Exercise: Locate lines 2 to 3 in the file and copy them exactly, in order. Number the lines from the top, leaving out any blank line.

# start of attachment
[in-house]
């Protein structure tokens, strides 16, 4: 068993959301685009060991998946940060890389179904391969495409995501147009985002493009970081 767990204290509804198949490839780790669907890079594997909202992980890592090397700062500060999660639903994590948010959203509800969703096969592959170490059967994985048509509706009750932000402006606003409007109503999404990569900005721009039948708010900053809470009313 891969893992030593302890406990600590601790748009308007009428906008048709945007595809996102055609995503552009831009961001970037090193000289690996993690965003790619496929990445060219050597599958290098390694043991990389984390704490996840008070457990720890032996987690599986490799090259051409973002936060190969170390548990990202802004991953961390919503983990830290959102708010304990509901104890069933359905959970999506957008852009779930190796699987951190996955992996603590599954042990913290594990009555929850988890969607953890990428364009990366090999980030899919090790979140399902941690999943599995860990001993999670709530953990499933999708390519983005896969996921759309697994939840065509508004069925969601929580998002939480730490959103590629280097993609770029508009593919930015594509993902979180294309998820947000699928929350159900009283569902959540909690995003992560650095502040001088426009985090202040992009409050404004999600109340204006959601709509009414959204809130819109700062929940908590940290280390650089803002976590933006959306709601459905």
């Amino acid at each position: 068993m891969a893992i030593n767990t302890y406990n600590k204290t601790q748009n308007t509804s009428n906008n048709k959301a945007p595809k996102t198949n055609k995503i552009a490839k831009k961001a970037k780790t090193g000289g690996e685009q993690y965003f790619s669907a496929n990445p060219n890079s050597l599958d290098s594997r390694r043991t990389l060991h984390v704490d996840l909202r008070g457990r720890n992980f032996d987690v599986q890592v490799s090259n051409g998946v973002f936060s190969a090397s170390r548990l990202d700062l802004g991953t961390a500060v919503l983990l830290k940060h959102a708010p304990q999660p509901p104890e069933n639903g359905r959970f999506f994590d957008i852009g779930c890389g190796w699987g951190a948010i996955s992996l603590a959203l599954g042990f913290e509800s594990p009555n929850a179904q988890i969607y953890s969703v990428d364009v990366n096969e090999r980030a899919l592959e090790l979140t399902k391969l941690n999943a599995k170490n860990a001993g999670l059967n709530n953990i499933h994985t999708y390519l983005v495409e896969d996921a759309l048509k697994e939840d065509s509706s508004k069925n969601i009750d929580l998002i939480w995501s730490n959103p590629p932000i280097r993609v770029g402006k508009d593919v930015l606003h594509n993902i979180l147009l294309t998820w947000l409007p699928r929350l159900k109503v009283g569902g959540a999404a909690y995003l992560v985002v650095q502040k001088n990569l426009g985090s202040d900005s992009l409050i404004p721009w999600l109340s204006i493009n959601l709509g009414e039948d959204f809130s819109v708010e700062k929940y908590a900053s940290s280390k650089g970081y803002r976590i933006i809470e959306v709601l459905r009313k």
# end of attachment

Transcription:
């Protein structure tokens, strides 16, 4: 068993959301685009060991998946940060890389179904391969495409995501147009985002493009970081 767990204290509804198949490839780790669907890079594997909202992980890592090397700062500060999660639903994590948010959203509800969703096969592959170490059967994985048509509706009750932000402006606003409007109503999404990569900005721009039948708010900053809470009313 891969893992030593302890406990600590601790748009308007009428906008048709945007595809996102055609995503552009831009961001970037090193000289690996993690965003790619496929990445060219050597599958290098390694043991990389984390704490996840008070457990720890032996987690599986490799090259051409973002936060190969170390548990990202802004991953961390919503983990830290959102708010304990509901104890069933359905959970999506957008852009779930190796699987951190996955992996603590599954042990913290594990009555929850988890969607953890990428364009990366090999980030899919090790979140399902941690999943599995860990001993999670709530953990499933999708390519983005896969996921759309697994939840065509508004069925969601929580998002939480730490959103590629280097993609770029508009593919930015594509993902979180294309998820947000699928929350159900009283569902959540909690995003992560650095502040001088426009985090202040992009409050404004999600109340204006959601709509009414959204809130819109700062929940908590940290280390650089803002976590933006959306709601459905």
């Amino acid at each position: 068993m891969a893992i030593n767990t302890y406990n600590k204290t601790q748009n308007t509804s009428n906008n048709k959301a945007p595809k996102t198949n055609k995503i552009a490839k831009k961001a970037k780790t090193g000289g690996e685009q993690y965003f790619s669907a496929n990445p060219n890079s050597l599958d290098s594997r390694r043991t990389l060991h984390v704490d996840l909202r008070g457990r720890n992980f032996d987690v599986q890592v490799s090259n051409g998946v973002f936060s190969a090397s170390r548990l990202d700062l802004g991953t961390a500060v919503l983990l830290k940060h959102a708010p304990q999660p509901p104890e069933n639903g359905r959970f999506f994590d957008i852009g779930c890389g190796w699987g951190a948010i996955s992996l603590a959203l599954g042990f913290e509800s594990p009555n929850a179904q988890i969607y953890s969703v990428d364009v990366n096969e090999r980030a899919l592959e090790l979140t399902k391969l941690n999943a599995k170490n860990a001993g999670l059967n709530n953990i499933h994985t999708y390519l983005v495409e896969d996921a759309l048509k697994e939840d065509s509706s508004k069925n969601i009750d929580l998002i939480w995501s730490n959103p590629p932000i280097r993609v770029g402006k508009d593919v930015l606003h594509n993902i979180l147009l294309t998820w947000l409007p699928r929350l159900k109503v009283g569902g959540a999404a909690y995003l992560v985002v650095q502040k001088n990569l426009g985090s202040d900005s992009l409050i404004p721009w999600l109340s204006i493009n959601l709509g009414e039948d959204f809130s819109v708010e700062k929940y908590a900053s940290s280390k650089g970081y803002r976590i933006i809470e959306v709601l459905r009313k």